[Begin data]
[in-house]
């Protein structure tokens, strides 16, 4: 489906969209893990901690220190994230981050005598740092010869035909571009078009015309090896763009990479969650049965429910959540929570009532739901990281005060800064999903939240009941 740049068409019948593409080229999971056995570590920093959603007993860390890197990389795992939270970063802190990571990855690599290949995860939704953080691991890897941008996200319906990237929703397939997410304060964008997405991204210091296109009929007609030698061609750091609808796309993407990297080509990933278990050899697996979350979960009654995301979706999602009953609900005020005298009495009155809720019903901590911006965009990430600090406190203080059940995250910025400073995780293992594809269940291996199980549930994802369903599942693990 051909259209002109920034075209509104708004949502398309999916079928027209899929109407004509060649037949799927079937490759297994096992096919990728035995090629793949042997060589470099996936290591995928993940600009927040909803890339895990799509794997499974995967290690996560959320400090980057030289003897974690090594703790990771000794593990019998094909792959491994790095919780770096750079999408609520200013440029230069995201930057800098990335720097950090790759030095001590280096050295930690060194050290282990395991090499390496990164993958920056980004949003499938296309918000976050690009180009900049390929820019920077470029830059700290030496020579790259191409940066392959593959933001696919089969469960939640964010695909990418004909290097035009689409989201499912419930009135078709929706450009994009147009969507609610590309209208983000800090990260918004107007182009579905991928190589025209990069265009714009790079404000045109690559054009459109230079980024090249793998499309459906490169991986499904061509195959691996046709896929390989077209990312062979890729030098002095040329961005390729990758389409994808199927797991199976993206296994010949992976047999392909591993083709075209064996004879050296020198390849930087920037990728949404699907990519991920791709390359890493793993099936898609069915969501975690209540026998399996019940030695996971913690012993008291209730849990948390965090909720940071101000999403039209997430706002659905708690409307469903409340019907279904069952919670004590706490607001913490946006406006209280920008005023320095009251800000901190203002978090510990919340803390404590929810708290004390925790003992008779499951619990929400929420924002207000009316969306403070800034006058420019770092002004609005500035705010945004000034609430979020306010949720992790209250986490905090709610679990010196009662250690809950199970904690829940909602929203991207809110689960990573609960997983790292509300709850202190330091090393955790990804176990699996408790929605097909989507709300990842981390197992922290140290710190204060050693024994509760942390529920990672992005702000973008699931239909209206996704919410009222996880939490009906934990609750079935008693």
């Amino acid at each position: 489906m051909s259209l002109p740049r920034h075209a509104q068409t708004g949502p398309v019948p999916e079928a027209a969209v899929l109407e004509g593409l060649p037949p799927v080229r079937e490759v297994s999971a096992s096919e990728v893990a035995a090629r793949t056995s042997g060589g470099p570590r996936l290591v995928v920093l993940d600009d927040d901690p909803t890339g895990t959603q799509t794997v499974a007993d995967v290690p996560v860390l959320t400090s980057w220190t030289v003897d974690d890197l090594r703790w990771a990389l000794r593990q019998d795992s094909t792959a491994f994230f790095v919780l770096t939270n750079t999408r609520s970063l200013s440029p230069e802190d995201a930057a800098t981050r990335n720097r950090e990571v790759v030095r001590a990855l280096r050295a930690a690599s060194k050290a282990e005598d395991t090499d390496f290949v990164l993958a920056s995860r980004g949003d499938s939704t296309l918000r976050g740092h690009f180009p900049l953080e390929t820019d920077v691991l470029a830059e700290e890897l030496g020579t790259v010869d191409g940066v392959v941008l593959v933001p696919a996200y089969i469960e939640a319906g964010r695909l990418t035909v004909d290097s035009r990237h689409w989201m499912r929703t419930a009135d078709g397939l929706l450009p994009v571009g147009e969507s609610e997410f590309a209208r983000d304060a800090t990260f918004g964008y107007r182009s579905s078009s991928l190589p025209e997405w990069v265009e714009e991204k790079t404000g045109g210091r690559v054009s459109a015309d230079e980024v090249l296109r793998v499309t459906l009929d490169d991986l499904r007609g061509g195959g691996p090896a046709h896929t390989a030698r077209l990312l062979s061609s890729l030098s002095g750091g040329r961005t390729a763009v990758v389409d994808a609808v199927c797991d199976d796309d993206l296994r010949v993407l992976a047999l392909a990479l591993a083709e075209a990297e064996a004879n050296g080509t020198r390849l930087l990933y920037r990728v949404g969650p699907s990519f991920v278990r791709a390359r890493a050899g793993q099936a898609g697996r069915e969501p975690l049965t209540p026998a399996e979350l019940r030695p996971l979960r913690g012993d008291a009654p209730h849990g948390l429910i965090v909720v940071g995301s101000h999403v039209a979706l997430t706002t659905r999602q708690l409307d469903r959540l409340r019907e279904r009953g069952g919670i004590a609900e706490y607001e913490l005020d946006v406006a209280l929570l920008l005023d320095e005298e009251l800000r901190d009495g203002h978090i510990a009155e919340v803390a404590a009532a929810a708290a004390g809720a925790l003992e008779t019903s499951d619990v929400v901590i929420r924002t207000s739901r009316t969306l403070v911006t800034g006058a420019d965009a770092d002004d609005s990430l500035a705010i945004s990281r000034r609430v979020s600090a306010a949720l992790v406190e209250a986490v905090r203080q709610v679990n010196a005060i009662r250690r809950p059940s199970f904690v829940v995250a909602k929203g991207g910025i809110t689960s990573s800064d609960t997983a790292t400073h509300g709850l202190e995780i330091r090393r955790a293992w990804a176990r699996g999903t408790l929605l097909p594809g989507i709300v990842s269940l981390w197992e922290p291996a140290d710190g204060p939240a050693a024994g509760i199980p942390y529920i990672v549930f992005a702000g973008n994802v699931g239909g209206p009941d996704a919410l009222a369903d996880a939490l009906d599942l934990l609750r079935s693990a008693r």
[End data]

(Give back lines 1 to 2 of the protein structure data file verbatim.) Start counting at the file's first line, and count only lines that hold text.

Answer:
[in-house]
């Protein structure tokens, strides 16, 4: 489906969209893990901690220190994230981050005598740092010869035909571009078009015309090896763009990479969650049965429910959540929570009532739901990281005060800064999903939240009941 740049068409019948593409080229999971056995570590920093959603007993860390890197990389795992939270970063802190990571990855690599290949995860939704953080691991890897941008996200319906990237929703397939997410304060964008997405991204210091296109009929007609030698061609750091609808796309993407990297080509990933278990050899697996979350979960009654995301979706999602009953609900005020005298009495009155809720019903901590911006965009990430600090406190203080059940995250910025400073995780293992594809269940291996199980549930994802369903599942693990 051909259209002109920034075209509104708004949502398309999916079928027209899929109407004509060649037949799927079937490759297994096992096919990728035995090629793949042997060589470099996936290591995928993940600009927040909803890339895990799509794997499974995967290690996560959320400090980057030289003897974690090594703790990771000794593990019998094909792959491994790095919780770096750079999408609520200013440029230069995201930057800098990335720097950090790759030095001590280096050295930690060194050290282990395991090499390496990164993958920056980004949003499938296309918000976050690009180009900049390929820019920077470029830059700290030496020579790259191409940066392959593959933001696919089969469960939640964010695909990418004909290097035009689409989201499912419930009135078709929706450009994009147009969507609610590309209208983000800090990260918004107007182009579905991928190589025209990069265009714009790079404000045109690559054009459109230079980024090249793998499309459906490169991986499904061509195959691996046709896929390989077209990312062979890729030098002095040329961005390729990758389409994808199927797991199976993206296994010949992976047999392909591993083709075209064996004879050296020198390849930087920037990728949404699907990519991920791709390359890493793993099936898609069915969501975690209540026998399996019940030695996971913690012993008291209730849990948390965090909720940071101000999403039209997430706002659905708690409307469903409340019907279904069952919670004590706490607001913490946006406006209280920008005023320095009251800000901190203002978090510990919340803390404590929810708290004390925790003992008779499951619990929400929420924002207000009316969306403070800034006058420019770092002004609005500035705010945004000034609430979020306010949720992790209250986490905090709610679990010196009662250690809950199970904690829940909602929203991207809110689960990573609960997983790292509300709850202190330091090393955790990804176990699996408790929605097909989507709300990842981390197992922290140290710190204060050693024994509760942390529920990672992005702000973008699931239909209206996704919410009222996880939490009906934990609750079935008693």